‘Wal-Mart law’ may go

R’dam Town Board plans to remove ‘Critical Impact Code’ at special meeting

— A town code some say came as a response to the previous Wal-Mart battle in Rotterdam is set for termination.

The Rotterdam Town Board during its Wednesday, Aug. 10, meeting openly expressed its unanimous support to remove Article XXVIII of the town’s Zoning Code Sections 270-220 through 270-224 — the “Critical Impact Code.” The proposed 248-unit apartment complex off North Thompson Street led to the change, because Andrew Brick, an attorney representing the property owners, said it could delay turning over the little league fields. The public hearing on Aug. 10 didn’t have anyone supporting the code. Under the law, the Town Board would have the final say on whether a project is approved. The Planning Commission usually determines if a project is approved.

“The town, even though the law has been on the books for five years, has never used it even though there are projects that qualify under this … those projects came before the town and nobody choose to seek [the permit],” said attorney Donald Zee, representing the apartment complex property owners. “It would be kind of foolish if you had two engineers hired by the town and they come up with differing results.”

Ron Severson, chair the town Parks and Recreation Commission, said the town code should have been labeled differently when it was originally approved.

“If there was a fairness in labeling resolutions … that should have actually been labeled the ‘Let’s Stop Wal-Mart’ resolution,” said Severson. “I do not believe that any town should pass legislation that specifically targets stopping a particular developer or business.”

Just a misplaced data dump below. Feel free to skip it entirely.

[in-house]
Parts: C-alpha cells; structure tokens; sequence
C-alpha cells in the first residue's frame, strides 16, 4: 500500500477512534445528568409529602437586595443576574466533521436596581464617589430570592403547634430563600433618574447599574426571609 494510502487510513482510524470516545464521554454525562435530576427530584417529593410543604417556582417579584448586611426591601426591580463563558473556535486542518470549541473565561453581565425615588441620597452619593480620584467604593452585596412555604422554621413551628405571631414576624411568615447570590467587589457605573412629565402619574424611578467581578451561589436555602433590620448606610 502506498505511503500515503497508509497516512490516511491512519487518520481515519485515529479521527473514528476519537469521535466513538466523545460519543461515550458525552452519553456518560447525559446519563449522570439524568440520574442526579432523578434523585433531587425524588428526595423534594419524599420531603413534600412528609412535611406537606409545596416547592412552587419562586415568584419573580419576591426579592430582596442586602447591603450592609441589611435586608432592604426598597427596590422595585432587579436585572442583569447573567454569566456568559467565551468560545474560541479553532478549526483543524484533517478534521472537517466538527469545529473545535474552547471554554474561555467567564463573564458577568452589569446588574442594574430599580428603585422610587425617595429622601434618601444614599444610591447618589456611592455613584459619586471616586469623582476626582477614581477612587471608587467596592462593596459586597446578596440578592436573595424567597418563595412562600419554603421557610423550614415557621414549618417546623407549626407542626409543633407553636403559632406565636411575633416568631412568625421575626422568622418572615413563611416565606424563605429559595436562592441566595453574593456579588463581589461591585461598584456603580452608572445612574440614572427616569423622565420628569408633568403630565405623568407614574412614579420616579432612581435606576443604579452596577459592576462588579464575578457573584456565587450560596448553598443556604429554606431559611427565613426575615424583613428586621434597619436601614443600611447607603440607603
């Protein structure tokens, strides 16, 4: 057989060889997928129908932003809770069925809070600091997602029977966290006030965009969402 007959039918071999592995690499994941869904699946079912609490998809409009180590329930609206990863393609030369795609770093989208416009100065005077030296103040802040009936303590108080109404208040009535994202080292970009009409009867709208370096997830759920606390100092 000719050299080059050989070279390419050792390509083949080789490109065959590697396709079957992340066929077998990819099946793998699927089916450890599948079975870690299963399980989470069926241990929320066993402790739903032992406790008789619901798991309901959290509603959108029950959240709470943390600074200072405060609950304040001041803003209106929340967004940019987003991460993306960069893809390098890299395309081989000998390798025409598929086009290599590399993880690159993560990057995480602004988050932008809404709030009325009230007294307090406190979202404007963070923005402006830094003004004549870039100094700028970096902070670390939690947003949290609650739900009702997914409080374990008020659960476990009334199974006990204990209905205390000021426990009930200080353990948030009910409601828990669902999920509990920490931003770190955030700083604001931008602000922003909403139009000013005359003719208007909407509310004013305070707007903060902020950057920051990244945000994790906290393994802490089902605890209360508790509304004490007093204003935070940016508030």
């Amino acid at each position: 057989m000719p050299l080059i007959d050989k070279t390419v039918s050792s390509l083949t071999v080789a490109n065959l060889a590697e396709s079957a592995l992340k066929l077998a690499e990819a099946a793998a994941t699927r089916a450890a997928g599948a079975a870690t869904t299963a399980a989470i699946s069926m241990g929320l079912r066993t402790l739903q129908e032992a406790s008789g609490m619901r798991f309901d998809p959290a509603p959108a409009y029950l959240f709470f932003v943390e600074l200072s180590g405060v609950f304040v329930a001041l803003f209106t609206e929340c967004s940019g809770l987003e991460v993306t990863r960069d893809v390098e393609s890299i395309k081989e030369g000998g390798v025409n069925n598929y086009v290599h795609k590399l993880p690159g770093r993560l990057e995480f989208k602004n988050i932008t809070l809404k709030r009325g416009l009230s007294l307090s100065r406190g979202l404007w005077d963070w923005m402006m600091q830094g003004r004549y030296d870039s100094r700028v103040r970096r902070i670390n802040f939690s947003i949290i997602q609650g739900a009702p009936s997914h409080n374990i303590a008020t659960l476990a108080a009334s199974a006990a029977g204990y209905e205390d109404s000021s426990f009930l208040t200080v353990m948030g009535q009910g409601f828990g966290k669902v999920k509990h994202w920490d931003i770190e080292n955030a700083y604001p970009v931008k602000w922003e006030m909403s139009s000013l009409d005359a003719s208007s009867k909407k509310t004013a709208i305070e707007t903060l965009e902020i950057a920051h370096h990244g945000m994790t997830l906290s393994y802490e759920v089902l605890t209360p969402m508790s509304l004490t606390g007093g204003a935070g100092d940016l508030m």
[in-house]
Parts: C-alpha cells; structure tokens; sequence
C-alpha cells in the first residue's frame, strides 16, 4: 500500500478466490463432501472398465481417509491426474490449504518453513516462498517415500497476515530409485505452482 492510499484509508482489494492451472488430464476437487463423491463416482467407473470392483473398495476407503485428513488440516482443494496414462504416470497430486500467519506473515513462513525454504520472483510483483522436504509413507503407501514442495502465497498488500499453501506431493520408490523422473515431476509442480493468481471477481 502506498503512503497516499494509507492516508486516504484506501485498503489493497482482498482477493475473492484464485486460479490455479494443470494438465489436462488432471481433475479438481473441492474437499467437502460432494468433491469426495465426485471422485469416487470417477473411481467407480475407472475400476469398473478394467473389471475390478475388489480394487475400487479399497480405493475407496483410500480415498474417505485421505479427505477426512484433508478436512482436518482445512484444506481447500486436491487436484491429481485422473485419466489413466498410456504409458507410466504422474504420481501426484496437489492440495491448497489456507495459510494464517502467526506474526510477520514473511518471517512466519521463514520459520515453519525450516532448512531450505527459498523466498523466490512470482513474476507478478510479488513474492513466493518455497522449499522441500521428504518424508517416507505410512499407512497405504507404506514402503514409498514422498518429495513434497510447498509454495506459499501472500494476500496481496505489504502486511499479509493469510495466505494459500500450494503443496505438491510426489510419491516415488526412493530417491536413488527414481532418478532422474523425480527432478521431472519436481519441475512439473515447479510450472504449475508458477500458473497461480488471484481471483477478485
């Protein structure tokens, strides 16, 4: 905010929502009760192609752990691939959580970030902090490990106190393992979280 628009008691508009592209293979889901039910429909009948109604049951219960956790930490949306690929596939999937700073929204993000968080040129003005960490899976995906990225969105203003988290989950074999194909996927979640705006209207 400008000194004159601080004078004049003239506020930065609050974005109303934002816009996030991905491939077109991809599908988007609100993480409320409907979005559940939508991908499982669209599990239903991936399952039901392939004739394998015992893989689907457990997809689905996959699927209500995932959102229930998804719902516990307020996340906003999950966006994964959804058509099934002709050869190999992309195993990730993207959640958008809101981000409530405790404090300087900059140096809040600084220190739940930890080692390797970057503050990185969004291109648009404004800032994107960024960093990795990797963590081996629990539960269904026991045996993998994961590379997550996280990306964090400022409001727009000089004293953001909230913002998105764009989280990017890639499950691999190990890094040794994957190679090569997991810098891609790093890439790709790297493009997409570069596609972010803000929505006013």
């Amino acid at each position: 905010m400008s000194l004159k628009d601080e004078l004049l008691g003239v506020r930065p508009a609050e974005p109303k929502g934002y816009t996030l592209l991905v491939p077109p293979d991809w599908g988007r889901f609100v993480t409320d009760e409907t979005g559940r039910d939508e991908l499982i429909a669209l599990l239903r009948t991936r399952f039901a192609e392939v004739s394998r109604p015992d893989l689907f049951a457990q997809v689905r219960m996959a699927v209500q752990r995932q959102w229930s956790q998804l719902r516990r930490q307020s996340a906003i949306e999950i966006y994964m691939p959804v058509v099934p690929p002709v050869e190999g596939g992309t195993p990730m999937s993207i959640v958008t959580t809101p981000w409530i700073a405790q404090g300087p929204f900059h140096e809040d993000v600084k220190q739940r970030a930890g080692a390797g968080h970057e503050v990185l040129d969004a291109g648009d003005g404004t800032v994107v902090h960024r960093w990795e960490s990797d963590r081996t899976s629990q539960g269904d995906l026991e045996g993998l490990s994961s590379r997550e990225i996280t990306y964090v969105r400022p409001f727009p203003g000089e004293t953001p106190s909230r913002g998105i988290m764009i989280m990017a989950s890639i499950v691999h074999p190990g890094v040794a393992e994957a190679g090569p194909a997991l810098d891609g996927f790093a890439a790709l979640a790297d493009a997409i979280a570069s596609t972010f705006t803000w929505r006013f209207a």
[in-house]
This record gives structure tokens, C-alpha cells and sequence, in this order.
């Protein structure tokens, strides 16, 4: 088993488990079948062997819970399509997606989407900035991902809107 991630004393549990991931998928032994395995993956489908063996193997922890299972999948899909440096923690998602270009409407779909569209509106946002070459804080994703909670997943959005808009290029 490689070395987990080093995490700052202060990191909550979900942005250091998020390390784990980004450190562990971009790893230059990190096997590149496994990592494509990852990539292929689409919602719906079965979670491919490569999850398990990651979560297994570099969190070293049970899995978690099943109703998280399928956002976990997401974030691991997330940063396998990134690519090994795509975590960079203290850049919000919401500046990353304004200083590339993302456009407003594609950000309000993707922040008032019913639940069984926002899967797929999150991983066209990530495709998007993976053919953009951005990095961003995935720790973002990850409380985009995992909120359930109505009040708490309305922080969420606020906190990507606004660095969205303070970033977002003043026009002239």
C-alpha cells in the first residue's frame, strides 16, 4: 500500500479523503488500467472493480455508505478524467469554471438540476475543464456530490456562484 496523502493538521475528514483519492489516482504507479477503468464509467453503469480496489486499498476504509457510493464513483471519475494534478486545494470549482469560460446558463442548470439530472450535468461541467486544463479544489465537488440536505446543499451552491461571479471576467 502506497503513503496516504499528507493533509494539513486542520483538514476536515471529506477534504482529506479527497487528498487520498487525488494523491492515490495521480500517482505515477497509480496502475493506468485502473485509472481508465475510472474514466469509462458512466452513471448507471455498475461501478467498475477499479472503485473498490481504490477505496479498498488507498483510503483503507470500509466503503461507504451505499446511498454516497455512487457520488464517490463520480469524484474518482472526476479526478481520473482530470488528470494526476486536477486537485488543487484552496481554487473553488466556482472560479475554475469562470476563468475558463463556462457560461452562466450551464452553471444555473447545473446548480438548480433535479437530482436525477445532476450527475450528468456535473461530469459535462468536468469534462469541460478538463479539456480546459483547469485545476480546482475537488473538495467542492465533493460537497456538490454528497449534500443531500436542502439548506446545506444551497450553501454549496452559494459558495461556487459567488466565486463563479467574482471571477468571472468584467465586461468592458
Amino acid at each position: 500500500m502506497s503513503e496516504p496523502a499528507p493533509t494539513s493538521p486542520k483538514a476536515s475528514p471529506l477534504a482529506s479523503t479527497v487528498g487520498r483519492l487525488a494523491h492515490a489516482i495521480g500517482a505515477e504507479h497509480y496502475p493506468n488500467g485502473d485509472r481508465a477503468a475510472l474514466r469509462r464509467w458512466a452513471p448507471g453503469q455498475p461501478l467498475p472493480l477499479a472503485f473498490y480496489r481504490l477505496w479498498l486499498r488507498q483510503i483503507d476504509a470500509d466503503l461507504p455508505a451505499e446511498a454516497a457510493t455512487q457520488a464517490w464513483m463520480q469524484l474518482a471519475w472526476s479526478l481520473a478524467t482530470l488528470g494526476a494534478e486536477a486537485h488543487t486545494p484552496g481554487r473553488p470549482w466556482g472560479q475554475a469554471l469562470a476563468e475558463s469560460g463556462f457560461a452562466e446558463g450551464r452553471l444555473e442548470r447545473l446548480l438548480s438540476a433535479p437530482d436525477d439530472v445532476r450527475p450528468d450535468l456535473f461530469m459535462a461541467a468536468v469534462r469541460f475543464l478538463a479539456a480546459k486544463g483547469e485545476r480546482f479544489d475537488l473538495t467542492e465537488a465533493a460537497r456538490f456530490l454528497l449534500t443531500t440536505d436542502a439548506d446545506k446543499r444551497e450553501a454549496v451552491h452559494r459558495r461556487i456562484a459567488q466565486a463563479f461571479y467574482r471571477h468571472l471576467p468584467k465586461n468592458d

After a lengthy legal battle between the town and Wal-Mart, the plan for a super center was dropped by the company in late September 2006. The previous fall, the town rezoned the area eyed by Wal-Mart, making the Burdeck corridor off-limits for the retail giant, according to a previous Spotlight report. Wal-Mart sued, arguing that reclassifying the area was wrong because the area had been zoned for general business use initially. State Supreme Court Justice Vincent J. Reilly Jr. agreed, overturning the town’s zoning change. In the meantime, the town approved a 12-month building moratorium along the Burdeck Street-Route 7 corridor.

The Town Board didn’t adopt the Critical Impact Code until about a month after Wal-Mart dropped its bid.

Brick and board members have stated the code neuters the planning commission. Deputy Supervisor Robert Godlewski had asked for the planning commission to vote on if they want to overturn the code, which it unanimously did during its meeting on Tuesday, Aug. 9.

“This is a slap in the face to the planning commission,” said Brick.

The Town Board is holding a special meeting on Monday, Aug. 29, at which it is expected to formally abolish the code.

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